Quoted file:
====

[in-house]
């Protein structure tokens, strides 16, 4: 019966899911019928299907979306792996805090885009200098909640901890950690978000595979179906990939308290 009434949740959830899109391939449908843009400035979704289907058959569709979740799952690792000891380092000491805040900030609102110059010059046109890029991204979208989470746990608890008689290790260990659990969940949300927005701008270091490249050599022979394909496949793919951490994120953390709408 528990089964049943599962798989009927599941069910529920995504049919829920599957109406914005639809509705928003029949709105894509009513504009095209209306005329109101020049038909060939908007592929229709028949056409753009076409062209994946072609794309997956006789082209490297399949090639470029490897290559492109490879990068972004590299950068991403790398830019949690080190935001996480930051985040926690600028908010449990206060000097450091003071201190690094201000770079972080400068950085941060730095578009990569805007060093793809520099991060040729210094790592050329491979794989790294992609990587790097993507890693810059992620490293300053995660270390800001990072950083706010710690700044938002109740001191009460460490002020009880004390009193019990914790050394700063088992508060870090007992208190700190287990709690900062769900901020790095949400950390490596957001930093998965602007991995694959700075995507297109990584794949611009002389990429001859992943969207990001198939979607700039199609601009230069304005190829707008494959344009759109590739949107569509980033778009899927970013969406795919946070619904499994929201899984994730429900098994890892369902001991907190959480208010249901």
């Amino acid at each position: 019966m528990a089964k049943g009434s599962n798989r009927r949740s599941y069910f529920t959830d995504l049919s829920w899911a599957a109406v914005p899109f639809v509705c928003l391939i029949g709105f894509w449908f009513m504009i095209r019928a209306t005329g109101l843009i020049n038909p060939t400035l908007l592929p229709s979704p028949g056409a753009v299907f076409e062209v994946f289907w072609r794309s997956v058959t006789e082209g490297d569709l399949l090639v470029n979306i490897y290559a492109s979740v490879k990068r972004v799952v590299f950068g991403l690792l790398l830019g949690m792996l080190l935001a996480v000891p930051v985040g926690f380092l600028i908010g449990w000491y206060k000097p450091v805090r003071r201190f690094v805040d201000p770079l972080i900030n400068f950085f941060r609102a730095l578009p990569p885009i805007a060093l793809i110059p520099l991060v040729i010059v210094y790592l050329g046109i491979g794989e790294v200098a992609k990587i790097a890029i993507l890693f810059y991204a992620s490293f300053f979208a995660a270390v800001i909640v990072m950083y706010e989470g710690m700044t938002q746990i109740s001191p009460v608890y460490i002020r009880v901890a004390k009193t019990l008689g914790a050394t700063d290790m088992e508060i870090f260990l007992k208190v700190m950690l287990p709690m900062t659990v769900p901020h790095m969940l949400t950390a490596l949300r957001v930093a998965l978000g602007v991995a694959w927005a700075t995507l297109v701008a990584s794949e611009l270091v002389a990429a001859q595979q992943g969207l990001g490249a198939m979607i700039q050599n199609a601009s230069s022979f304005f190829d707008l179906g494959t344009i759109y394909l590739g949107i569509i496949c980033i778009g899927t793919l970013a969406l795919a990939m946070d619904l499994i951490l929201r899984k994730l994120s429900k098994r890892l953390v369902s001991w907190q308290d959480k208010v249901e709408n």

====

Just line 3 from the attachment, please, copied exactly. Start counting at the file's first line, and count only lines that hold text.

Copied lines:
């Amino acid at each position: 019966m528990a089964k049943g009434s599962n798989r009927r949740s599941y069910f529920t959830d995504l049919s829920w899911a599957a109406v914005p899109f639809v509705c928003l391939i029949g709105f894509w449908f009513m504009i095209r019928a209306t005329g109101l843009i020049n038909p060939t400035l908007l592929p229709s979704p028949g056409a753009v299907f076409e062209v994946f289907w072609r794309s997956v058959t006789e082209g490297d569709l399949l090639v470029n979306i490897y290559a492109s979740v490879k990068r972004v799952v590299f950068g991403l690792l790398l830019g949690m792996l080190l935001a996480v000891p930051v985040g926690f380092l600028i908010g449990w000491y206060k000097p450091v805090r003071r201190f690094v805040d201000p770079l972080i900030n400068f950085f941060r609102a730095l578009p990569p885009i805007a060093l793809i110059p520099l991060v040729i010059v210094y790592l050329g046109i491979g794989e790294v200098a992609k990587i790097a890029i993507l890693f810059y991204a992620s490293f300053f979208a995660a270390v800001i909640v990072m950083y706010e989470g710690m700044t938002q746990i109740s001191p009460v608890y460490i002020r009880v901890a004390k009193t019990l008689g914790a050394t700063d290790m088992e508060i870090f260990l007992k208190v700190m950690l287990p709690m900062t659990v769900p901020h790095m969940l949400t950390a490596l949300r957001v930093a998965l978000g602007v991995a694959w927005a700075t995507l297109v701008a990584s794949e611009l270091v002389a990429a001859q595979q992943g969207l990001g490249a198939m979607i700039q050599n199609a601009s230069s022979f304005f190829d707008l179906g494959t344009i759109y394909l590739g949107i569509i496949c980033i778009g899927t793919l970013a969406l795919a990939m946070d619904l499994i951490l929201r899984k994730l994120s429900k098994r890892l953390v369902s001991w907190q308290d959480k208010v249901e709408n």